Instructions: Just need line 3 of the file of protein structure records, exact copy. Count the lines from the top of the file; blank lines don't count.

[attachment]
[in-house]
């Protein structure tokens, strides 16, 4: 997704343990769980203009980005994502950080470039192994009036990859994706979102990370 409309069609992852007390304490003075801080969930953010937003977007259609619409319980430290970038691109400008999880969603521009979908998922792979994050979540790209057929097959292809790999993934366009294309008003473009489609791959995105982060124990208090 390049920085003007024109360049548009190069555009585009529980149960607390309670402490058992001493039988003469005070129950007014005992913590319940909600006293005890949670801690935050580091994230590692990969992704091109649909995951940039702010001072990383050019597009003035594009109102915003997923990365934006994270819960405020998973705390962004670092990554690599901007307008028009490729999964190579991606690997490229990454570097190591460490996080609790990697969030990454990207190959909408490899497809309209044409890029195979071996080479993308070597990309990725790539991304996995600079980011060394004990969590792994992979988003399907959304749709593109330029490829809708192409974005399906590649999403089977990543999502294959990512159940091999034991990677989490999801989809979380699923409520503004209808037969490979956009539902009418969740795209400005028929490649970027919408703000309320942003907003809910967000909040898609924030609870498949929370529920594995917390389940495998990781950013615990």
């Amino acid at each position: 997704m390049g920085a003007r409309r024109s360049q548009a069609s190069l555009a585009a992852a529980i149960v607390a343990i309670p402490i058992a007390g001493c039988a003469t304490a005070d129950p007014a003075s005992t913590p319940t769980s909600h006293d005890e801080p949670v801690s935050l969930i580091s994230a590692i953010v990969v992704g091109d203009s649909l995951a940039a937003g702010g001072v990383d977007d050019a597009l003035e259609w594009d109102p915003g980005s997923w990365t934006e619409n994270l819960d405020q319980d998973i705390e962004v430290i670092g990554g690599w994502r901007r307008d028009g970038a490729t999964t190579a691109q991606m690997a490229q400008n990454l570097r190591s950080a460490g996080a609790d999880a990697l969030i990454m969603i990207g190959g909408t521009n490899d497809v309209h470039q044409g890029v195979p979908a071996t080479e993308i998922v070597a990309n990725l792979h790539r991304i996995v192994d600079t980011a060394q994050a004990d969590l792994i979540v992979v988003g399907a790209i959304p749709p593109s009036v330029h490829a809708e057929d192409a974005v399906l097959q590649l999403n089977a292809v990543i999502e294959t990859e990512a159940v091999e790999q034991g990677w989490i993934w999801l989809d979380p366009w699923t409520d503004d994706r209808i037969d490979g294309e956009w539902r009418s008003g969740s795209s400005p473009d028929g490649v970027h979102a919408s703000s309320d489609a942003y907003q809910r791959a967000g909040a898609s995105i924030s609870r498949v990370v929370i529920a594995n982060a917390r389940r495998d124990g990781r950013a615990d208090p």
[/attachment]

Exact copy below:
């Amino acid at each position: 997704m390049g920085a003007r409309r024109s360049q548009a069609s190069l555009a585009a992852a529980i149960v607390a343990i309670p402490i058992a007390g001493c039988a003469t304490a005070d129950p007014a003075s005992t913590p319940t769980s909600h006293d005890e801080p949670v801690s935050l969930i580091s994230a590692i953010v990969v992704g091109d203009s649909l995951a940039a937003g702010g001072v990383d977007d050019a597009l003035e259609w594009d109102p915003g980005s997923w990365t934006e619409n994270l819960d405020q319980d998973i705390e962004v430290i670092g990554g690599w994502r901007r307008d028009g970038a490729t999964t190579a691109q991606m690997a490229q400008n990454l570097r190591s950080a460490g996080a609790d999880a990697l969030i990454m969603i990207g190959g909408t521009n490899d497809v309209h470039q044409g890029v195979p979908a071996t080479e993308i998922v070597a990309n990725l792979h790539r991304i996995v192994d600079t980011a060394q994050a004990d969590l792994i979540v992979v988003g399907a790209i959304p749709p593109s009036v330029h490829a809708e057929d192409a974005v399906l097959q590649l999403n089977a292809v990543i999502e294959t990859e990512a159940v091999e790999q034991g990677w989490i993934w999801l989809d979380p366009w699923t409520d503004d994706r209808i037969d490979g294309e956009w539902r009418s008003g969740s795209s400005p473009d028929g490649v970027h979102a919408s703000s309320d489609a942003y907003q809910r791959a967000g909040a898609s995105i924030s609870r498949v990370v929370i529920a594995n982060a917390r389940r495998d124990g990781r950013a615990d208090p």